INDIANAPOLIS – A Senate committee Tuesday approved a bill to tighten the specialty group license plate program currently run by the Indiana Bureau of Motor Vehicles.
Ironically, the bill also included the creation of a new license plate for Vietnam veterans.
But Sen. Tom Wyss, R-Fort Wayne, chairman of the committee, offered an amendment to remove the plate, noting the state already has a veterans plate that collects money for the military relief fund.
This is exactly what we said last year we didnt want to do, he said. Weve got a plate honoring veterans. Ill take the heat on this one.
In the past, lawmakers have superseded the administrative process by putting several plates into law using legislation.
House Bill 1279 is the result of a dustup in the 2012 legislative session, and a summer study committee, over the more than 100 specialty group plates the BMV offers to Hoosiers. An administrative fee goes to the state; nonprofits use the rest of the money to buttress their finances.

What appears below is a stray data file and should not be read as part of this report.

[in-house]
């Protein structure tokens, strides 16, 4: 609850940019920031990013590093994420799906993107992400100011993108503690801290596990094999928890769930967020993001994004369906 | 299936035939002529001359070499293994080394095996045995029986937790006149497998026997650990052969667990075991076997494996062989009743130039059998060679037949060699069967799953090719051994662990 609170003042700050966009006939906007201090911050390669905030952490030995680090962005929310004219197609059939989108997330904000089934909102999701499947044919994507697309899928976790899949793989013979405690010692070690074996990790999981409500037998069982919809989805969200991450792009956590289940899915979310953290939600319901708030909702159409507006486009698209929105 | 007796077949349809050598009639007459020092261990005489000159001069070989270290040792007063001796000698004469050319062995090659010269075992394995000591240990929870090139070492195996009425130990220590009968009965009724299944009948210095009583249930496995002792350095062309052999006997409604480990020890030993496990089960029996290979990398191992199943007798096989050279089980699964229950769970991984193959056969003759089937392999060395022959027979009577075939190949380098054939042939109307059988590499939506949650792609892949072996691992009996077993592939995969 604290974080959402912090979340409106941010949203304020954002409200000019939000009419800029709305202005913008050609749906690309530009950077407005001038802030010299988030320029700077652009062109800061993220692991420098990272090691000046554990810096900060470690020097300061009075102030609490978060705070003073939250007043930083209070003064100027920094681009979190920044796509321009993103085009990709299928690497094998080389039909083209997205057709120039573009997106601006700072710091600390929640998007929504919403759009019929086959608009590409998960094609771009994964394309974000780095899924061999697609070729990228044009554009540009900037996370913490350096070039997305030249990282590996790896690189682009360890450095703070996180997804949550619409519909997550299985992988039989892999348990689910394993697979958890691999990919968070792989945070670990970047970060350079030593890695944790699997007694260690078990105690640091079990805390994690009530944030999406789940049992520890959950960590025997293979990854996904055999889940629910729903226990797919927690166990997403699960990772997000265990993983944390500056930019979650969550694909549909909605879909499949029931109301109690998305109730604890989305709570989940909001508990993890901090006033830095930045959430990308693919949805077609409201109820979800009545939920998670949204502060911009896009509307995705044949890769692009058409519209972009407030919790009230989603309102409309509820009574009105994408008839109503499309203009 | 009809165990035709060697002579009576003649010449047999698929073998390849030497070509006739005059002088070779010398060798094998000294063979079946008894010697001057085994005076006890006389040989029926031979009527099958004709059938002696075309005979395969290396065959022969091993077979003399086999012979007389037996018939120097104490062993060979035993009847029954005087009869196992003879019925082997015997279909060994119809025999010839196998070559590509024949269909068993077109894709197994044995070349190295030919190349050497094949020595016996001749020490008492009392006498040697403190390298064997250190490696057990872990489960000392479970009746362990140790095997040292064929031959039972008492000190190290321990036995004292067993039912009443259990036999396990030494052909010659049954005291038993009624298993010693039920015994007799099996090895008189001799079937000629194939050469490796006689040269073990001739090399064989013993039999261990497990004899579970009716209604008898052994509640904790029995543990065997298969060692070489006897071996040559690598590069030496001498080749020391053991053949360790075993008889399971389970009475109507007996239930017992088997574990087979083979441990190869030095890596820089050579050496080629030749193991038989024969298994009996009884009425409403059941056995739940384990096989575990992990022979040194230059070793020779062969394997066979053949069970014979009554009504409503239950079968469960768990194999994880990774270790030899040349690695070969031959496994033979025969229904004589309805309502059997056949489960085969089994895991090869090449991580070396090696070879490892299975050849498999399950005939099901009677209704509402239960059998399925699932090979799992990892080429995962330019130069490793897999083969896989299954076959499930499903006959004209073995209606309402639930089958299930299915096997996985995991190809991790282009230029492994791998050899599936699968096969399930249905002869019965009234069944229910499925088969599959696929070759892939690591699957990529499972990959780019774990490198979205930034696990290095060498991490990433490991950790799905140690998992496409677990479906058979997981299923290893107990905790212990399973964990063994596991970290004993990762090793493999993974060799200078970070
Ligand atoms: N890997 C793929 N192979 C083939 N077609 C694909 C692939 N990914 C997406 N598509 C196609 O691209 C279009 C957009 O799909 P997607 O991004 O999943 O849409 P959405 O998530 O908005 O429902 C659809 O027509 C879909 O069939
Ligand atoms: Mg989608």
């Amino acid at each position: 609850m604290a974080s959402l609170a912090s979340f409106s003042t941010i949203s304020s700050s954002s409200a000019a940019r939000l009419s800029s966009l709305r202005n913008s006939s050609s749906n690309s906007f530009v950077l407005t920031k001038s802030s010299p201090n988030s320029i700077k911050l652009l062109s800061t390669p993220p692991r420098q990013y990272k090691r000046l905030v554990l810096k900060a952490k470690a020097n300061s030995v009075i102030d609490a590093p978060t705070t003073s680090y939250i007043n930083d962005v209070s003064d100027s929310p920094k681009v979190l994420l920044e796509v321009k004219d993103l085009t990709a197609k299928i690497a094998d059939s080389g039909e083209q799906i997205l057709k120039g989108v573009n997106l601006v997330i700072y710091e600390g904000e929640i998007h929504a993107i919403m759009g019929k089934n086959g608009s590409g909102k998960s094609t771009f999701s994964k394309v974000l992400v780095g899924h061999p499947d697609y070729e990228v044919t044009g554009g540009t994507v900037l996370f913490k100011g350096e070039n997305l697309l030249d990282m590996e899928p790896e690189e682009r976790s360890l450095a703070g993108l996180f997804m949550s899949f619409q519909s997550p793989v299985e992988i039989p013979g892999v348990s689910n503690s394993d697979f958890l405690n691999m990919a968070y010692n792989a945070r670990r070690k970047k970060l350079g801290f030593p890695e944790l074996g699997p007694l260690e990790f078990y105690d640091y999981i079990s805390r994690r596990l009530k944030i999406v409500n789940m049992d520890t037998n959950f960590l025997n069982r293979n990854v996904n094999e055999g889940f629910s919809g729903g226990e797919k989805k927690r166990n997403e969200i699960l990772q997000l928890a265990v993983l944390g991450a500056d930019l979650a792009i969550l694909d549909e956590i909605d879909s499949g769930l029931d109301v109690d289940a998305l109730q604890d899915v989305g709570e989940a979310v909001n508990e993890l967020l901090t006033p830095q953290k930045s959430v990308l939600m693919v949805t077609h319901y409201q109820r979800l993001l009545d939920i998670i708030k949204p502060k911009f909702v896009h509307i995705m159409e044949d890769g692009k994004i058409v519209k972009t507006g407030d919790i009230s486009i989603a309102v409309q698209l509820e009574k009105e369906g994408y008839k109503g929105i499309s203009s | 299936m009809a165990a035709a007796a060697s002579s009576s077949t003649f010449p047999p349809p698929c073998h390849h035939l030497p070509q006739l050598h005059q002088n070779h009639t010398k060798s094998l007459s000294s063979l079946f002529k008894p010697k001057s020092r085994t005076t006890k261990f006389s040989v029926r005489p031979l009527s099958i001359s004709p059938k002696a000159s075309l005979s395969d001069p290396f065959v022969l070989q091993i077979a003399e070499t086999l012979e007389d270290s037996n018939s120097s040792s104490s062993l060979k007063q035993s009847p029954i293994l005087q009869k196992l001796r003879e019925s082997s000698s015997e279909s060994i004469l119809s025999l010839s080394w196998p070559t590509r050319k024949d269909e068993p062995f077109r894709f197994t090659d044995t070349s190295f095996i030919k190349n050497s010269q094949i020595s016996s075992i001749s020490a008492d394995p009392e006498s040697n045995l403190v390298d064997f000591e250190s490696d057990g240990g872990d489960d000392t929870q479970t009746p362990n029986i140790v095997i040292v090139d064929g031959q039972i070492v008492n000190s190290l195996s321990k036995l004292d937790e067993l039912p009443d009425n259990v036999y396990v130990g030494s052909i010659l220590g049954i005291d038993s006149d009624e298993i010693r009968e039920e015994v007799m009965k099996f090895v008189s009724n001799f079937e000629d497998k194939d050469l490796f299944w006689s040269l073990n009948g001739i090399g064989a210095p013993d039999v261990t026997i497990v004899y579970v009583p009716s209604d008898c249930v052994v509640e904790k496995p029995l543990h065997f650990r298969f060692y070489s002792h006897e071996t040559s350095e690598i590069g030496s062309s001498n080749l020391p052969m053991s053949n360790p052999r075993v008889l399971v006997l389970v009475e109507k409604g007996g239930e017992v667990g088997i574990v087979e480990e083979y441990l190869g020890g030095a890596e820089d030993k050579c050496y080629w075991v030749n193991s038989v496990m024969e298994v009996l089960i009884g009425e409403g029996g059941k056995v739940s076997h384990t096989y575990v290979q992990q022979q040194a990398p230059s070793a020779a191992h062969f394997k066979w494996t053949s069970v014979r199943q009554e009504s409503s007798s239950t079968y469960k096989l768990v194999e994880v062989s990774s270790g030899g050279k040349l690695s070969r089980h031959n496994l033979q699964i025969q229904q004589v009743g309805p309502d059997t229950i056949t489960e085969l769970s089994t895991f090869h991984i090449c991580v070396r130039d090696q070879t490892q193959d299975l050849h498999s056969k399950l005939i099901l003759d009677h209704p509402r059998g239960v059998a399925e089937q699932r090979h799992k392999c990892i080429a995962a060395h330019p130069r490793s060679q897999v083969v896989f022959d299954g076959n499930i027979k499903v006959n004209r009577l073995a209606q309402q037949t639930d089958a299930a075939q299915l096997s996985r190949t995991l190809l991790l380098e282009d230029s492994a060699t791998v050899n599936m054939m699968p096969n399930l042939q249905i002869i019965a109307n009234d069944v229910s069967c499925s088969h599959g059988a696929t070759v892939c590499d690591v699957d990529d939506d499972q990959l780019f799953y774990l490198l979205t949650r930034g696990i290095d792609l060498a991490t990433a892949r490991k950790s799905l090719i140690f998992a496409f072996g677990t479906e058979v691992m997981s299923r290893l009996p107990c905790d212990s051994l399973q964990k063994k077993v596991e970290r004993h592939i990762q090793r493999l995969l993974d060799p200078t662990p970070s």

But legislators last year were upset over the issuance of a plate to a gay youth group – triggering a battle over the plates. Eventually that group lost its plate because of an administrative violation.
Now the bill has been streamlined away from conservative social issues. It sets up an eight-person bipartisan panel of legislators to review plate requests. With four members from each political party on the panel, it requires five votes in support to receive approval.
Rep. Ed Soliday, R-Valparaiso, said the bill outlines specific criteria for groups, including the requirement to provide financial data, have an ethics policy and sell at least 500 license plates a year.
Groups must also state clearly how the money raised will be used.
And entities must fit into one of several categories to apply – direct health care or medical research; fraternal or service organizations; government; military and veterans affairs; public and transportation safety; universities using money for scholarships; agriculture, animals and environment.
The legislative committee may only recommend five plates a year, and the BMV still has authority whether to grant the plate.
No one testified for or against the bill, which now moves to the full Senate.